An imminent impact… For whom?

The global environmental crisis is intertwined with the systemic crisis described above because those who control the economic system not only determine the extraction of goods from nature and humanity, but also impoverish the great majorities in that task. The impact is of such a dimension and so irreversible that different authors speak of anthropocene or capitalocene.

Access to drinking water is one of the most serious dimensions of this crisis. The number of people living in places with water shortages is expected to increase from 2 billion in 2020 to 4 billion in 2050. Different models also estimate the presence of more droughts, floods, hurricanes and uncontrolled fires; storms caused by climate change alone could flood 3 million hectares of agricultural land in coastal areas.
Image for postBy 2050, it is expected that yields from agri-food production will fall by 10 to 25%. Photo: @urgabox / Instagram

The impact of the globalized food system centered on monoculture and agro-industry on the possibilities of human life on the planet is decisive, especially its contribution to the global environmental crisis, which includes not only climate change, but many geochemical processes on which the synergistic existence of societies and ecosystems also depends.

A study by Oxford University in 2018 reveals some data on this system:

  • It causes 26% of anthropogenic greenhouse gas (GHG) emissions and 5% more if non-food agriculture is added.
  • It produces 32% of terrestrial acidification.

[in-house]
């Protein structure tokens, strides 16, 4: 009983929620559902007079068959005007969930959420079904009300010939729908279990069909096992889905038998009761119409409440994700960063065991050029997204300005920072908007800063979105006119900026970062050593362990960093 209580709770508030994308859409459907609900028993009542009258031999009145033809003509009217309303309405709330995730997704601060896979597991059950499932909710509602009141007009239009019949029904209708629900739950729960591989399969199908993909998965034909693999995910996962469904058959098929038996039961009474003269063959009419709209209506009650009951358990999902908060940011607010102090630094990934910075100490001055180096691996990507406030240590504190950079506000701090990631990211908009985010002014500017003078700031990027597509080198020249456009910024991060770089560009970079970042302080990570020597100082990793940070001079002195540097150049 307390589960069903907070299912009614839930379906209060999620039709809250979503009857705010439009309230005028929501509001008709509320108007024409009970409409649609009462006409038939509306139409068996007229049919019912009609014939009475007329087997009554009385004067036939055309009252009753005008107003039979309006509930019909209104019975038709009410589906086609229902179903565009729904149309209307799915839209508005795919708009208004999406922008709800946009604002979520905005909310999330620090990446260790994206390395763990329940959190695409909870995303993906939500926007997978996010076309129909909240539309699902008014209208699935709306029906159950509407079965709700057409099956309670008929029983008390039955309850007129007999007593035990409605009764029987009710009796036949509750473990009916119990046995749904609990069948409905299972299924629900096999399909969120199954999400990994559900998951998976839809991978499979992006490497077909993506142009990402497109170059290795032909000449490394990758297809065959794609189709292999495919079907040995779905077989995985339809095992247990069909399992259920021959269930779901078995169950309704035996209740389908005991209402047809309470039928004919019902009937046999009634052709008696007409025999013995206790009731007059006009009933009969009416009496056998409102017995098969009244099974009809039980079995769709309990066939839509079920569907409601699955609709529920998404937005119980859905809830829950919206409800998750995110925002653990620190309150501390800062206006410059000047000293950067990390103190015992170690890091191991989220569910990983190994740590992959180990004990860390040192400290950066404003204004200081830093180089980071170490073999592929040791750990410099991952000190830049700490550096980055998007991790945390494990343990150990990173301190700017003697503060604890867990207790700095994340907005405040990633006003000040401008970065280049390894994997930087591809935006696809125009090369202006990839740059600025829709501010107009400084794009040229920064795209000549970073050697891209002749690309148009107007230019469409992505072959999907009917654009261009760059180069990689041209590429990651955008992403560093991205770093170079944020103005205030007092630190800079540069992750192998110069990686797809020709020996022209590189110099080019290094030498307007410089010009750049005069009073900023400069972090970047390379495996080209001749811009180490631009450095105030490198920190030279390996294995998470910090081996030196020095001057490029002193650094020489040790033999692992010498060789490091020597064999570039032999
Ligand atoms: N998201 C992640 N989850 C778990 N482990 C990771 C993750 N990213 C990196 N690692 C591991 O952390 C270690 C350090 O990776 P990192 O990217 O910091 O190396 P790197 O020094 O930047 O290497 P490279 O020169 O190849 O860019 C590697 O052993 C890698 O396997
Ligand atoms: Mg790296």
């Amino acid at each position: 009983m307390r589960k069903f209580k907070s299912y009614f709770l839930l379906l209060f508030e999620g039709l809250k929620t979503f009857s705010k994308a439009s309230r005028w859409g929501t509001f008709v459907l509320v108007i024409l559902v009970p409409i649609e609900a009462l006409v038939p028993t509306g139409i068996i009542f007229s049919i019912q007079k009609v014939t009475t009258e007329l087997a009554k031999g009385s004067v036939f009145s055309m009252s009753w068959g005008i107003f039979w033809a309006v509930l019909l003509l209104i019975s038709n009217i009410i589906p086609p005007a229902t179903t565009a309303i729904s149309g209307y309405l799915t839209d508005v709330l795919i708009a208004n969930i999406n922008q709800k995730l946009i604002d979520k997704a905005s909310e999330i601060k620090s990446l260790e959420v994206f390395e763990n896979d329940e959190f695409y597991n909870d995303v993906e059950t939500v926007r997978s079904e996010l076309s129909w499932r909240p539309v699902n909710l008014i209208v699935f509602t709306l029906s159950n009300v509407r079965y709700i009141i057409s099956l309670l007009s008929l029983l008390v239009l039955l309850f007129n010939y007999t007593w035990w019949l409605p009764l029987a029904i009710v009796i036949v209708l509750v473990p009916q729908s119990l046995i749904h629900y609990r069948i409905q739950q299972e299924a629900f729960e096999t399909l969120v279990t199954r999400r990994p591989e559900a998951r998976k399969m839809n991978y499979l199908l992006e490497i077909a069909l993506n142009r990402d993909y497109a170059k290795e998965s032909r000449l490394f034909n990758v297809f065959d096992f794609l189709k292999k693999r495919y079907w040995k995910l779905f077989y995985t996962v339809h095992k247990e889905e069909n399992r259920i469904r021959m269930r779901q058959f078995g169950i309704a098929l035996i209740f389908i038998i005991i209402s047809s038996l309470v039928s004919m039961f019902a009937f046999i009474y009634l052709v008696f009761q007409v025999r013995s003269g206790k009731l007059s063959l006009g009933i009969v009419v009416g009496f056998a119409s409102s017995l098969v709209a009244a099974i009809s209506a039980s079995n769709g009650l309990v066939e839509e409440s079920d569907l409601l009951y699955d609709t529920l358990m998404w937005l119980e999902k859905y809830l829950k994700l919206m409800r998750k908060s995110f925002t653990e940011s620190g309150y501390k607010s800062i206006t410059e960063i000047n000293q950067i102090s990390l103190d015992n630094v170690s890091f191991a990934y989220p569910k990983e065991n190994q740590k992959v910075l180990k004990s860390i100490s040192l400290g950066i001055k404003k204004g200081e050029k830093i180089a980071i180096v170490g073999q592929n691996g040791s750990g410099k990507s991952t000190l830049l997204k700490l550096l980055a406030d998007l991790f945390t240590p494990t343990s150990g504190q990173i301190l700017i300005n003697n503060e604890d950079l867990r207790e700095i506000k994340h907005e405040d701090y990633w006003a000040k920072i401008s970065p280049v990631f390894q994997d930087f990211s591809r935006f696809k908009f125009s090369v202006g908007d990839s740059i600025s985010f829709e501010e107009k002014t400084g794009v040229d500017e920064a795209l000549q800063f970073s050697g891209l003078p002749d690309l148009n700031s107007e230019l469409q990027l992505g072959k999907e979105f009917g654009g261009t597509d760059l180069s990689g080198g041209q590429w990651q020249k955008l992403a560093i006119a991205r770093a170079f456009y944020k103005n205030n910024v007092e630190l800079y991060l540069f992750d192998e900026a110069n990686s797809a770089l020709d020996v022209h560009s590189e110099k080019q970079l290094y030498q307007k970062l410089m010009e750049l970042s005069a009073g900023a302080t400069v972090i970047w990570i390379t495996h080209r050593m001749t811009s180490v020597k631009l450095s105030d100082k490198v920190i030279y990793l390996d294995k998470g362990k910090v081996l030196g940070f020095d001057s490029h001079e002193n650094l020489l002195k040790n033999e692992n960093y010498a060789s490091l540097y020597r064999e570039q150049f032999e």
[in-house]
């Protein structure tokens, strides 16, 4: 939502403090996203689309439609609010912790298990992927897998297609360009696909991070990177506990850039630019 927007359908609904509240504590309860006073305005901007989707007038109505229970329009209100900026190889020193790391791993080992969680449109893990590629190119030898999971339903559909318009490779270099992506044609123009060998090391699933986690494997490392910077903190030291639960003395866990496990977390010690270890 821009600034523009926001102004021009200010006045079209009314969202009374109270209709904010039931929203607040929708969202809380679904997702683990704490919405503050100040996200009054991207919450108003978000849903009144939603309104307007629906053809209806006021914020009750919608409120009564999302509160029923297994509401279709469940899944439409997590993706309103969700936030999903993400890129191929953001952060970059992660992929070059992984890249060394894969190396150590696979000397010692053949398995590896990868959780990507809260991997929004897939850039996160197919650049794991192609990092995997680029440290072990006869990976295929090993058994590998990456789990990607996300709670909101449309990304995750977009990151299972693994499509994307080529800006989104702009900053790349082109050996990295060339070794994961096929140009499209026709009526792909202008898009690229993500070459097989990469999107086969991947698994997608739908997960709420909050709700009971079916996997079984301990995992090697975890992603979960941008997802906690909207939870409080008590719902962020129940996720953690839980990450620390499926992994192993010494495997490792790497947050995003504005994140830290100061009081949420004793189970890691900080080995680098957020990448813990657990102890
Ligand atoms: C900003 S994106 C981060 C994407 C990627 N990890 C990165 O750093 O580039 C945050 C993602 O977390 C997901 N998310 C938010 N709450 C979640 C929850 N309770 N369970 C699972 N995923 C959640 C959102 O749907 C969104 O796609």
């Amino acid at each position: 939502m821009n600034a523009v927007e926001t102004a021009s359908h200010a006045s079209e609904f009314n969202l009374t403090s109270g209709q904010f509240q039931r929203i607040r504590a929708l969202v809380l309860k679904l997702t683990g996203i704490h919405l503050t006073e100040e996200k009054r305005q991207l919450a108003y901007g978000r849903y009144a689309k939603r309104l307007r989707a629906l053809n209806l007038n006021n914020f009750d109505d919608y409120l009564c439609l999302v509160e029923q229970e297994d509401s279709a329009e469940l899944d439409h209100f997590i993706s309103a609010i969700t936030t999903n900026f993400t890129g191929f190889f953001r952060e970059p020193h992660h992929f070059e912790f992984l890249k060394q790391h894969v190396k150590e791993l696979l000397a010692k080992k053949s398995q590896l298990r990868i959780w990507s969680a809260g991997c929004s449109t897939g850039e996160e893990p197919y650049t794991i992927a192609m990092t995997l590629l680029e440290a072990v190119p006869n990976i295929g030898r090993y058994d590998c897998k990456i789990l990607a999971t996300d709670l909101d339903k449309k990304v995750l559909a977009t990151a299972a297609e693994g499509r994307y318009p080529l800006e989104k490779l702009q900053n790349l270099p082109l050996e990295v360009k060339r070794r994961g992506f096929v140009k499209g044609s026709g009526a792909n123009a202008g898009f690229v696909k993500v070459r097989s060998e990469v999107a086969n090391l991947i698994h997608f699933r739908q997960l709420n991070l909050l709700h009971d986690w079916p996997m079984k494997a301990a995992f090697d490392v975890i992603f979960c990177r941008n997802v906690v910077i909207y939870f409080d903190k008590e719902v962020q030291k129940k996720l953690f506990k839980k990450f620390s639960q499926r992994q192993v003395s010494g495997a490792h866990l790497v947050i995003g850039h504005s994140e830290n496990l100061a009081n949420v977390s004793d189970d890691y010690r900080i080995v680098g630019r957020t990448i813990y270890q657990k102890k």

• It produces 78% of eutrophication (excessive enrichment of an aquatic ecosystem with nutrients).
  • The greatest impact is on production: 81% of emissions, 79% of acidification and 95% of eutrophication.
  • It uses 43% of the land that is not desert or ice.
  • Two thirds of the water used by humans is for irrigation and its return to the channels is less than that of domestic and industrial use.
  • The 25% of the richest producers generate 53% of the global impact on the web of life (or nature).
  • The impact of animal products is greater than that of vegetables: meat, eggs, fish and milk use 83% of the land and generate 56-58% of GHGs (greenhouse gases) providing only 37% of proteins and 18% of calories.
  • 67% of agricultural deforestation is for livestock.

The FAO forecasts falls in agrifood production yields of between 10% and 25% by 2050 as a result of climate change. The NGO Grain says that 24.3% will be in Latin America, 19.3% in Asia and 27.5% in Africa.

The conuco as a living ecosystem

Local agriculture, in particular conuco, is opposed to this agro-food model of industrial monoculture that is strongly associated with the advance of the global systemic crisis due to practices that are more a matter of waste and profit than energy efficiency.

One of them is the amount of fossil fuels burned in the transport of food in long distances releasing important tons of CO2 to the atmosphere, while conuco energizes the local markets of seasonal items.